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Hackers achieve 93% word recovery from keyboard noise

Keyboard clicks are giving up more information than you think, according to university researchers

It turns out your clickety-clacks are giving up far much more information than you believe.

This according to a paper from Durham University, the University of Surrey, and Royal Holloway University of London, who combined to discover that our keyboard noise is a much greater tell of our secrets than we would believe.

"The ubiquity of keyboard acoustic emanations makes them not only a readily available attack vector, but also prompts victims to underestimate (and therefore not try to hide) their output," the researchers note.

In other words, when you type, each key makes a distinct noise, and when you spread it all out over the course of an email or blog post, your keystrokes make a little song that lets the attackers know all your passwords.

This means that, for many criminals, the tools needed to conduct password theft are readily available and in can often be obtained with little technical knowledge.

"Python packages such as PyTorch provide free and near-universal access to the tools required to run these models on most devices," the researchers note.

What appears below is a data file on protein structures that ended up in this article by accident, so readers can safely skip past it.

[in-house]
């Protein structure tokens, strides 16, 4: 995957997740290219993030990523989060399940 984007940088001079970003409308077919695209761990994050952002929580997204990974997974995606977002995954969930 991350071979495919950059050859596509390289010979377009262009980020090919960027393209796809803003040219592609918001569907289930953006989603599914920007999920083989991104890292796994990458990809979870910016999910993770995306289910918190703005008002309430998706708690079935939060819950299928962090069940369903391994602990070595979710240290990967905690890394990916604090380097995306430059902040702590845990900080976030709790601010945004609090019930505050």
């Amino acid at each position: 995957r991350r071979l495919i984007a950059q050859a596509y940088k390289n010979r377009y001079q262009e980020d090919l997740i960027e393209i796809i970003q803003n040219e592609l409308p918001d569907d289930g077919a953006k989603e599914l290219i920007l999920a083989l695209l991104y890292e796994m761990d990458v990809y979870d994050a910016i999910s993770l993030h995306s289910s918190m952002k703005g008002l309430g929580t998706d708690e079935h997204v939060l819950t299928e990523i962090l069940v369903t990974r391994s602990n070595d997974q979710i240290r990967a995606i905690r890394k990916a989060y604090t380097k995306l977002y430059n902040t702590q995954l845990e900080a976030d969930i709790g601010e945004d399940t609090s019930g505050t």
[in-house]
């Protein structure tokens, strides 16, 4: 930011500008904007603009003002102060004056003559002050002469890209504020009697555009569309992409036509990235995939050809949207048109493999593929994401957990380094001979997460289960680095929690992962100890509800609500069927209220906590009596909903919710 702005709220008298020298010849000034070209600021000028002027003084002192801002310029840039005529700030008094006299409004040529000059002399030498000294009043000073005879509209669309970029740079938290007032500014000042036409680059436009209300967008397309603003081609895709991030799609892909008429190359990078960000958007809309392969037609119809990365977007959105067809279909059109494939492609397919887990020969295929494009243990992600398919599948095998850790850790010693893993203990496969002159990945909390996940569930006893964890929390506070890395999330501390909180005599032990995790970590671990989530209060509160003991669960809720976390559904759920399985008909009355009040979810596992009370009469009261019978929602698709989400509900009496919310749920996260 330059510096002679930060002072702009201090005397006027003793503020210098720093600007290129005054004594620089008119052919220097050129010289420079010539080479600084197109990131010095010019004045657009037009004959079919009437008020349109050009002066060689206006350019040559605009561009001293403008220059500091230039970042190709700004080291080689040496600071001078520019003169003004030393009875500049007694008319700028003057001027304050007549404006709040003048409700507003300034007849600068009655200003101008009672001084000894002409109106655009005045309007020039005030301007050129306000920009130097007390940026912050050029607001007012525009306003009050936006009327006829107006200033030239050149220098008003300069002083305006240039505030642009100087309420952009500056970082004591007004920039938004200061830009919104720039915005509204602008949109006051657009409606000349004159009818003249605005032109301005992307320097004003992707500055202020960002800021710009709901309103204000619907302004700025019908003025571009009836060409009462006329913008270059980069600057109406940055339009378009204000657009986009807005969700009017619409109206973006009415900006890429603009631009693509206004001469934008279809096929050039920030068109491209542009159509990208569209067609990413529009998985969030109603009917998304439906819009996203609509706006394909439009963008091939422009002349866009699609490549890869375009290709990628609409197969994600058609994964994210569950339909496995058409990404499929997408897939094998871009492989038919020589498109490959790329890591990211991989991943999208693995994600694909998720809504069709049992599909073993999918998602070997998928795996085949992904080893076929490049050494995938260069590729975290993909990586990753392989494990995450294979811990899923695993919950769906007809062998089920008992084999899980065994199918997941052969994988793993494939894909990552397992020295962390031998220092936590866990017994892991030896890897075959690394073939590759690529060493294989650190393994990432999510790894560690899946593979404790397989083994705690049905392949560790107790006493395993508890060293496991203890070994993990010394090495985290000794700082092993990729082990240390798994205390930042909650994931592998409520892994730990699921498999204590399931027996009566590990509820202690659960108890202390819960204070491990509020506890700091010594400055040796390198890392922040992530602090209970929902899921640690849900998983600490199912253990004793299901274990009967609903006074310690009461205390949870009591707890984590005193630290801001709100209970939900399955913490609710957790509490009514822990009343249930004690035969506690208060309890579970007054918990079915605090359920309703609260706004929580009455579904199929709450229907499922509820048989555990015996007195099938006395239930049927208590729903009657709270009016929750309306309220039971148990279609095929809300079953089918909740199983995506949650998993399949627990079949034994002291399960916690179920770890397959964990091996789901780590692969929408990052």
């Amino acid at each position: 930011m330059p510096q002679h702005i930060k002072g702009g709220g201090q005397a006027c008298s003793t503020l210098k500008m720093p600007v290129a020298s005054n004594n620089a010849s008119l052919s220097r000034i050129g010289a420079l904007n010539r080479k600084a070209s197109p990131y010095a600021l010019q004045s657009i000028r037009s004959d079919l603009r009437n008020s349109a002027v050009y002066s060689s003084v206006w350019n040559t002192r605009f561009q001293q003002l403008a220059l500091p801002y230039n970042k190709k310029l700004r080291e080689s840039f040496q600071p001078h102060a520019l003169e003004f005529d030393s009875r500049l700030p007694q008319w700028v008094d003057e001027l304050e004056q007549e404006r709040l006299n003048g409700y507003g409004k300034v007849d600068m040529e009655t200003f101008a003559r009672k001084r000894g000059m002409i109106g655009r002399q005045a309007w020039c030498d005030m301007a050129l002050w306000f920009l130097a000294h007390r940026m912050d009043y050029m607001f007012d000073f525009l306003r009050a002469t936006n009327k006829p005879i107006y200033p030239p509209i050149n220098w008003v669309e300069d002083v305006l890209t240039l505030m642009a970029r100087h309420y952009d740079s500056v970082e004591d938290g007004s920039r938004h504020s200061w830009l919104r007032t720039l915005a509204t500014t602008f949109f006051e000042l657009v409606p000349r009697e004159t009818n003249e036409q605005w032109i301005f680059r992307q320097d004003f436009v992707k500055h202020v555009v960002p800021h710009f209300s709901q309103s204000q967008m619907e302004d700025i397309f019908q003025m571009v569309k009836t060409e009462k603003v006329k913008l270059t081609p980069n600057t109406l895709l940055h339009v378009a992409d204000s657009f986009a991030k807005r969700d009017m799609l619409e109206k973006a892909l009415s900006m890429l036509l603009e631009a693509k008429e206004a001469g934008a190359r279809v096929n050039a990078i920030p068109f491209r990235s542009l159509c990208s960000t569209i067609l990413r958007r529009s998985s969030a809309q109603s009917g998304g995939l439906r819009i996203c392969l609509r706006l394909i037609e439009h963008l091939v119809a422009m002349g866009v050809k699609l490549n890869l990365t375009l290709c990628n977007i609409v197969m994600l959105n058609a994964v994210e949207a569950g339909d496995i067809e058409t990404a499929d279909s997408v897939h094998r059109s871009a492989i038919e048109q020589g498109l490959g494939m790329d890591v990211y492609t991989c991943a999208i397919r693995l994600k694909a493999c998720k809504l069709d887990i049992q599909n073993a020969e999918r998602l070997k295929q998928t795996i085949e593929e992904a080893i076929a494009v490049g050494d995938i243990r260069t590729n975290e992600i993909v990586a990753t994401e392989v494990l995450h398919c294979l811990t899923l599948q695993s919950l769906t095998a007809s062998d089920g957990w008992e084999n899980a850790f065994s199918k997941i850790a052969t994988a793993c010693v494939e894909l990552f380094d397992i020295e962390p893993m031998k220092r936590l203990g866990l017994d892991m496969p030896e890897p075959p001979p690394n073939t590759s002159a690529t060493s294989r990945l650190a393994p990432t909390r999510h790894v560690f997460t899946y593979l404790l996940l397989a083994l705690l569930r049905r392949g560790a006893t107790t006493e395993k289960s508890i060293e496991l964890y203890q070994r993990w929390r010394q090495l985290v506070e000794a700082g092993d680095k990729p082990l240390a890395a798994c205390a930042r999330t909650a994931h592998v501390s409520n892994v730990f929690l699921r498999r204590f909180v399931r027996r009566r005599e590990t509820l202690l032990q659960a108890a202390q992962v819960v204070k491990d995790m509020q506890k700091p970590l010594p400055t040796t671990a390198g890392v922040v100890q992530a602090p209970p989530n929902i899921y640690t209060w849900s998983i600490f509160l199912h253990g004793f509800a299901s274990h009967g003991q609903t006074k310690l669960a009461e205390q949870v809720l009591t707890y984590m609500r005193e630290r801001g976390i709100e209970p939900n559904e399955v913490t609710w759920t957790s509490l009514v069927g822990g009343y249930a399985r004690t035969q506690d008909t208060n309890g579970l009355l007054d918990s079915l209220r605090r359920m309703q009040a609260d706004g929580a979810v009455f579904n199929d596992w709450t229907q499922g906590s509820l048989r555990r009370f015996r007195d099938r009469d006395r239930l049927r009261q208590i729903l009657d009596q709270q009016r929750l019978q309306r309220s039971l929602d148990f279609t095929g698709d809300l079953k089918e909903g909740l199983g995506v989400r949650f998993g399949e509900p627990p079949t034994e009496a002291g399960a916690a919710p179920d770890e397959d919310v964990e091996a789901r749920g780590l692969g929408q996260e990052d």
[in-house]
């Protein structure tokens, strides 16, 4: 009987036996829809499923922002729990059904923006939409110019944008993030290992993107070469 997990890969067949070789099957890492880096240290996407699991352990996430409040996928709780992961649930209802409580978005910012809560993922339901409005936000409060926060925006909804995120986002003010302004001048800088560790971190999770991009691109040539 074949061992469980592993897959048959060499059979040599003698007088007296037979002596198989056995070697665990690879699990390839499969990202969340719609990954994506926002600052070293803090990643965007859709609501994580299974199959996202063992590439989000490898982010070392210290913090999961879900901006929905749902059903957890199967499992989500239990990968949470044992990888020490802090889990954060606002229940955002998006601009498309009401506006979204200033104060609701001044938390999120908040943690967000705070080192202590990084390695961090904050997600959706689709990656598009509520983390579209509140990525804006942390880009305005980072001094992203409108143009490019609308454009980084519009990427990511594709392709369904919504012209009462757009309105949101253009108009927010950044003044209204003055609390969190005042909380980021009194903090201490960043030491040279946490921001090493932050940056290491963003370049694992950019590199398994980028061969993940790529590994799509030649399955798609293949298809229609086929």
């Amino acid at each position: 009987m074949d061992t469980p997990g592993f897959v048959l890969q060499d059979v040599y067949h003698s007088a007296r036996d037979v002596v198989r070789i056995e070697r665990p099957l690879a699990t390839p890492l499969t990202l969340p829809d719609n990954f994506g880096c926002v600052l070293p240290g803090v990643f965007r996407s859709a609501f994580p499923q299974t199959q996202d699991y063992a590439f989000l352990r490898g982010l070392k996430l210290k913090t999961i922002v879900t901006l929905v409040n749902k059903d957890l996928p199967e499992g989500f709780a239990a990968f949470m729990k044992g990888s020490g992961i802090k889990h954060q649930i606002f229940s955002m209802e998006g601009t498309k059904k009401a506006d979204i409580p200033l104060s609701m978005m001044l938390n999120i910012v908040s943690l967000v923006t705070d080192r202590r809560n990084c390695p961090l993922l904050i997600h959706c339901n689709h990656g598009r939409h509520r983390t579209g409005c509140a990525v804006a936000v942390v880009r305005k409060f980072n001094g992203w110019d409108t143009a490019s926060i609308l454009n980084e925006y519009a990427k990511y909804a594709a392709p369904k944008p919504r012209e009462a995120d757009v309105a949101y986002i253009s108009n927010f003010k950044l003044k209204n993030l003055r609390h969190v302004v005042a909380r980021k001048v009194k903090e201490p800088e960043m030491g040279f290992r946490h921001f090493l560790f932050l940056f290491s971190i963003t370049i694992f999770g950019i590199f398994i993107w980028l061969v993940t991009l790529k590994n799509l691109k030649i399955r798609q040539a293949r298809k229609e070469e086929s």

"With the recent developments in both the performance of (and access to) both microphones and [Deep Learning] models, the feasibility of an acoustic attack on keyboards begins to look likely."

The researchers found that by using the sound-capturing method, an attacker could log keystrokes with a 93 percent efficiency rate.

Here is where we lay out the big fat disclaimer: that figure is based on a situation in which the attacker gets a smartwatch placed in an opportune point and the writers themselves admit "it remains unlikely an attacker could covertly place their smartwatch in a private location such as an office."

Such attacks are unlikely to occur in real life and, let's be honest folks, you are far more likely to get pwned by failing to scan your email attachments than some sort of elaborate acoustic-based APT that requires Bond-level placement of listening devices.

But the research does bring up a good point and suggests an interesting new avenue for attack. Pay attention to your noisy typing, it might just end up being your downfall.